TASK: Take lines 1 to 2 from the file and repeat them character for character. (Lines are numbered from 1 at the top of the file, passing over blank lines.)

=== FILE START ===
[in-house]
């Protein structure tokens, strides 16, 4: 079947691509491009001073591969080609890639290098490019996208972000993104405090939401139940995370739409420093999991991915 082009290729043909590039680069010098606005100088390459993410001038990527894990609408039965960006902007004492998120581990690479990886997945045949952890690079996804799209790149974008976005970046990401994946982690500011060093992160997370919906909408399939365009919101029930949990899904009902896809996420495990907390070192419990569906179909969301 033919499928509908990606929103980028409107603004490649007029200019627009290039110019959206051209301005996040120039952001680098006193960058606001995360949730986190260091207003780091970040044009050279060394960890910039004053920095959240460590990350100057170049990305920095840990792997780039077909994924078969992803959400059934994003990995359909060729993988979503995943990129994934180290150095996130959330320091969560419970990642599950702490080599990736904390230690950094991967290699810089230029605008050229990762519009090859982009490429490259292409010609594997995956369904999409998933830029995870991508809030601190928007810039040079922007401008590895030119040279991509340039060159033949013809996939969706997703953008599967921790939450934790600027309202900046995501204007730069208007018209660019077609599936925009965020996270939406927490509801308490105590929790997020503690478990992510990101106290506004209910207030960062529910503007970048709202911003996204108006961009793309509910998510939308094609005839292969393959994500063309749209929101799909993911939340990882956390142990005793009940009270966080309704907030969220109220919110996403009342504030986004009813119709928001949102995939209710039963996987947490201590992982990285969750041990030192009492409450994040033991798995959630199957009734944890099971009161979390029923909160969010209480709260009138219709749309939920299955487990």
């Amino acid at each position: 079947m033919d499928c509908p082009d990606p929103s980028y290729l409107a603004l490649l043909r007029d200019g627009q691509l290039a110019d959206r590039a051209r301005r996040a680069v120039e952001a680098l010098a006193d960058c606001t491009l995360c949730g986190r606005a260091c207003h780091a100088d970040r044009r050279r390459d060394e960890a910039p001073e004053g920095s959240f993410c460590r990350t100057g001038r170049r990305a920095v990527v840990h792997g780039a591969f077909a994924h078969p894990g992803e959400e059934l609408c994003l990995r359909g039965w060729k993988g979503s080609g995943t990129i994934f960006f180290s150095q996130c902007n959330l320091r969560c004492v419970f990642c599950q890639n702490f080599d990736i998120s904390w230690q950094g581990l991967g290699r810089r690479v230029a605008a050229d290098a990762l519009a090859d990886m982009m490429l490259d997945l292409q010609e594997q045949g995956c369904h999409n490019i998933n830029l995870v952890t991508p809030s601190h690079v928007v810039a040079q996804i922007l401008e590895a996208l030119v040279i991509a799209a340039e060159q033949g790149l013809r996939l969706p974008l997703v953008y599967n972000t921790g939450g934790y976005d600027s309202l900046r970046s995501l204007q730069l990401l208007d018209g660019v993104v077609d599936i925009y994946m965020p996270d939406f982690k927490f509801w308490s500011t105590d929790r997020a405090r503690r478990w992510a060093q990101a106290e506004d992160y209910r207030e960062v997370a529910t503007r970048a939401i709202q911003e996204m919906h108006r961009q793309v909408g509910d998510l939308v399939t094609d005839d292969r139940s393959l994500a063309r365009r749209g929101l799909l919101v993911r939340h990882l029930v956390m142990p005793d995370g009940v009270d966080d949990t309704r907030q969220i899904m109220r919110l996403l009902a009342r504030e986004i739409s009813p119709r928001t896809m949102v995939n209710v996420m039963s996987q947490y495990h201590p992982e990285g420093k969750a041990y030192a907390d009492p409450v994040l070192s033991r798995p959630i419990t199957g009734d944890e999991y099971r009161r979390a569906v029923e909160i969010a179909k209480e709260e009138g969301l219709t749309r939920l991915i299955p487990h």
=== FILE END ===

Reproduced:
[in-house]
């Protein structure tokens, strides 16, 4: 079947691509491009001073591969080609890639290098490019996208972000993104405090939401139940995370739409420093999991991915 082009290729043909590039680069010098606005100088390459993410001038990527894990609408039965960006902007004492998120581990690479990886997945045949952890690079996804799209790149974008976005970046990401994946982690500011060093992160997370919906909408399939365009919101029930949990899904009902896809996420495990907390070192419990569906179909969301 033919499928509908990606929103980028409107603004490649007029200019627009290039110019959206051209301005996040120039952001680098006193960058606001995360949730986190260091207003780091970040044009050279060394960890910039004053920095959240460590990350100057170049990305920095840990792997780039077909994924078969992803959400059934994003990995359909060729993988979503995943990129994934180290150095996130959330320091969560419970990642599950702490080599990736904390230690950094991967290699810089230029605008050229990762519009090859982009490429490259292409010609594997995956369904999409998933830029995870991508809030601190928007810039040079922007401008590895030119040279991509340039060159033949013809996939969706997703953008599967921790939450934790600027309202900046995501204007730069208007018209660019077609599936925009965020996270939406927490509801308490105590929790997020503690478990992510990101106290506004209910207030960062529910503007970048709202911003996204108006961009793309509910998510939308094609005839292969393959994500063309749209929101799909993911939340990882956390142990005793009940009270966080309704907030969220109220919110996403009342504030986004009813119709928001949102995939209710039963996987947490201590992982990285969750041990030192009492409450994040033991798995959630199957009734944890099971009161979390029923909160969010209480709260009138219709749309939920299955487990």